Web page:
• Full-range room correction. Without room correction, all of the receivers we test are going to sound the same. Room correction is a built-in software application that uses microphones and algorithms to automatically measure and adjust the audio output to perform its best in your room.
  • Easy setup. A receiver is the most complex piece of AV gear around today. HDMI has made it easier to set up, but receivers still have more inputs and outputs than any related equipment.
  • Ability to decode Dolby TrueHD and DTS-HD Master Audio. If you can't decode the most recent audio codecs, you should look for a better receiver.

We tested the receivers in a 13-by-11-by-8-foot home theater using a 5.1.4 KEF in-wall THX speaker system. We also performed testing with a pair of KEF Q150 bookshelf speakers and R50 Atmos modules for a smaller system. The KEF speakers are 8-ohm nominal loads and 88-decibel efficient (claimed), so a receiver should be able to drive them without too much effort.

Finally, we compared the receivers directly with each other using an ABX switch from Audio by Van Alstine. This let us instantly switch between two receivers at once to compare the sound without knowing which we were listening to, for a true blind test.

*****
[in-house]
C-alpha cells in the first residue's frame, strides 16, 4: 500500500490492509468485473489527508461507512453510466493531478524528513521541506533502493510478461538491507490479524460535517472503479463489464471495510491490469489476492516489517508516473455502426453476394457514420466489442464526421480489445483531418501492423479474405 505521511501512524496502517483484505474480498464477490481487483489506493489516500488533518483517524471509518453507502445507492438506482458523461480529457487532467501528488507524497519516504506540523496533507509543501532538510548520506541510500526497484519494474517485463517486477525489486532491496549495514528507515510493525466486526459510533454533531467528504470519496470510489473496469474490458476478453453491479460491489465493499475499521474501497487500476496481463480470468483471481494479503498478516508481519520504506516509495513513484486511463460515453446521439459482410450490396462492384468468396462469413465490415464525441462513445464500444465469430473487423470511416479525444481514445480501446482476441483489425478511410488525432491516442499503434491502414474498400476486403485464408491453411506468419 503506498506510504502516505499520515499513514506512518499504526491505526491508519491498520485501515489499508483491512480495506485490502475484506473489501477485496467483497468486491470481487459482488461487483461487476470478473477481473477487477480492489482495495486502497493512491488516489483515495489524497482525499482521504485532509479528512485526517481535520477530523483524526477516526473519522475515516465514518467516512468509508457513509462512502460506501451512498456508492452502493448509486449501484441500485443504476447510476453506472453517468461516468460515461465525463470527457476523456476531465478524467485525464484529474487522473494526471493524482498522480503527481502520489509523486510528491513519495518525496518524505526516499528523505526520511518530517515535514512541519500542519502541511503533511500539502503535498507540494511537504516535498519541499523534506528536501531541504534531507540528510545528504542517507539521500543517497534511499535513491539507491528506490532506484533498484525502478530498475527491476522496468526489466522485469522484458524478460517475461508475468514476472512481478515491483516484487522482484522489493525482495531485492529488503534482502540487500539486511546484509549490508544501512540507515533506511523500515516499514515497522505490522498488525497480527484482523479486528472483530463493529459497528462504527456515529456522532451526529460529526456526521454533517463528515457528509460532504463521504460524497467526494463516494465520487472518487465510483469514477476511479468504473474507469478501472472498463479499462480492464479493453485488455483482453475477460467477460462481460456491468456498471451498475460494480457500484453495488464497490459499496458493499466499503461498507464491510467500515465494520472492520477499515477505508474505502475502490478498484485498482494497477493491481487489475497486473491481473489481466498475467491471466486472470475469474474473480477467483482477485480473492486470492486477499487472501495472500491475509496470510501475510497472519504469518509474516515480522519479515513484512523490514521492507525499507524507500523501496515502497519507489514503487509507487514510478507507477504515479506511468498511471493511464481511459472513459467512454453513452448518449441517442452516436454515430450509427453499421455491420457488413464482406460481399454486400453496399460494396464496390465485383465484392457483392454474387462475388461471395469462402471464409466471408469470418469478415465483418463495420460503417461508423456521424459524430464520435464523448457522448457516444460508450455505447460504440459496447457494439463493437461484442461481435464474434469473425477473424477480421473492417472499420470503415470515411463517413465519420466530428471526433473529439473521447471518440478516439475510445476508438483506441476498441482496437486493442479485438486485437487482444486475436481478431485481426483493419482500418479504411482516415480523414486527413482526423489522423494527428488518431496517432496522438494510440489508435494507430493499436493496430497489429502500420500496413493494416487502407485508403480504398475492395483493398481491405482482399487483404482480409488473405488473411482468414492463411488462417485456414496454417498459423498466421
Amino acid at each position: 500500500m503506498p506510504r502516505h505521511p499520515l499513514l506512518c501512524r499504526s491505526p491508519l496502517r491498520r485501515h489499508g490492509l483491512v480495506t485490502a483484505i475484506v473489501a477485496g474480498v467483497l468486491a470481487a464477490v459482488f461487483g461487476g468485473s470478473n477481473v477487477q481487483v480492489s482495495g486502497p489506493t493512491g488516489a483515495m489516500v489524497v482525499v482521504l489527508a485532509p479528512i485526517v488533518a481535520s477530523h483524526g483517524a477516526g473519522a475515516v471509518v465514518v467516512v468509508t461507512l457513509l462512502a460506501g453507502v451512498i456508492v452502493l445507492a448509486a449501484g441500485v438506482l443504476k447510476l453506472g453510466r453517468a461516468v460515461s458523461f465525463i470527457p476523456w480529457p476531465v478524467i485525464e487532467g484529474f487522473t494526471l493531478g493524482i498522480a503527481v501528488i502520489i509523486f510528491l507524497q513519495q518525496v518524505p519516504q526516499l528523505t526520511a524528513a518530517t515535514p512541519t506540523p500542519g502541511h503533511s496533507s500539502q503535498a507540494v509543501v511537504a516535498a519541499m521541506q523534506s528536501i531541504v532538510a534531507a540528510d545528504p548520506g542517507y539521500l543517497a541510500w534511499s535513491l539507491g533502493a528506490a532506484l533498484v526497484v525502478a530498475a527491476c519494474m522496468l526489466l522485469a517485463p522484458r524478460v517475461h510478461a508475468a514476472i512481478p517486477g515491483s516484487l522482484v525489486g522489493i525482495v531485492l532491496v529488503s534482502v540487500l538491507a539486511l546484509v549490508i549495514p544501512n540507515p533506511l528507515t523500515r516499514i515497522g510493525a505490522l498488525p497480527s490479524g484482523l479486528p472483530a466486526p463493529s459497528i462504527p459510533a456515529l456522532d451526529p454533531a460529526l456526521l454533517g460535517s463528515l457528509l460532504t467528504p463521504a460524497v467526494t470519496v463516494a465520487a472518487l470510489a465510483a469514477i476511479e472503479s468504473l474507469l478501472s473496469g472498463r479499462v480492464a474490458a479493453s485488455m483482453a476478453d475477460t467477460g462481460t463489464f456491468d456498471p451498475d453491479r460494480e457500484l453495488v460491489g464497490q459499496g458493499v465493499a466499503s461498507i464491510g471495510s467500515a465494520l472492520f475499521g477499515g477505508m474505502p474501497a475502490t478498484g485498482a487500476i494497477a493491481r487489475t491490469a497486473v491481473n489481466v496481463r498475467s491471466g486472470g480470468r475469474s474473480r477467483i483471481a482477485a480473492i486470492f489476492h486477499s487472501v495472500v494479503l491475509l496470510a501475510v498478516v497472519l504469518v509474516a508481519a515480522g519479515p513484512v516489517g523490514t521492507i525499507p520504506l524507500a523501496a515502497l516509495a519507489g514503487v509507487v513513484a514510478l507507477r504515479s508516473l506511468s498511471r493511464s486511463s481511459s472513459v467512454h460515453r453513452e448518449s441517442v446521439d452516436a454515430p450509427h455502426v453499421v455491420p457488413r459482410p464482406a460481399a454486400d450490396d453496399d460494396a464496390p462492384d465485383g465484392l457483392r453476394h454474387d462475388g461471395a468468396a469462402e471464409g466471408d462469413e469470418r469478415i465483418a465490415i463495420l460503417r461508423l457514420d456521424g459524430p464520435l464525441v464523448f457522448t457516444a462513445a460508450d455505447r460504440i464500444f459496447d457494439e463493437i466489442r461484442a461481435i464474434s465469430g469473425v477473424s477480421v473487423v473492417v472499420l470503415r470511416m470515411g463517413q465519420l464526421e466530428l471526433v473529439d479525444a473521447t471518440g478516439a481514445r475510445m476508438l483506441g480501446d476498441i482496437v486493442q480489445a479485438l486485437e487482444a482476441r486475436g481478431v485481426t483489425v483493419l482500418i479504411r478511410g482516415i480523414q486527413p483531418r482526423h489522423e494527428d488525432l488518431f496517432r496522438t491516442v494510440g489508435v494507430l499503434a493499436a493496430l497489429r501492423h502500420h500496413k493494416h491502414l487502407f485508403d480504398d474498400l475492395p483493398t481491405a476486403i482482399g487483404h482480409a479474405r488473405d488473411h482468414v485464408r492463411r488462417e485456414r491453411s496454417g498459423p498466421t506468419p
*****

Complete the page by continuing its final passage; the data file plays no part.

Our pick: Denon AVR-S730H

Photo: Chris Heinonen

We picked the Denon AVR-S730H as the best receiver for most people because it's the easiest to set up and has every feature most people will need (and many that are nice to have). These include built-in Wi-Fi, room correction, support for seven channels, both Dolby Atmos and DTS:X 3D audio support, and six HDMI 2.0 inputs. It consistently sounded very good during our listening tests and didn't distort, even at high volume levels. It supports important wireless streaming standards and has enough inputs for most people. Denon has made small improvements over last year's model by adding support for more streaming services and upcoming Alexa compatibility.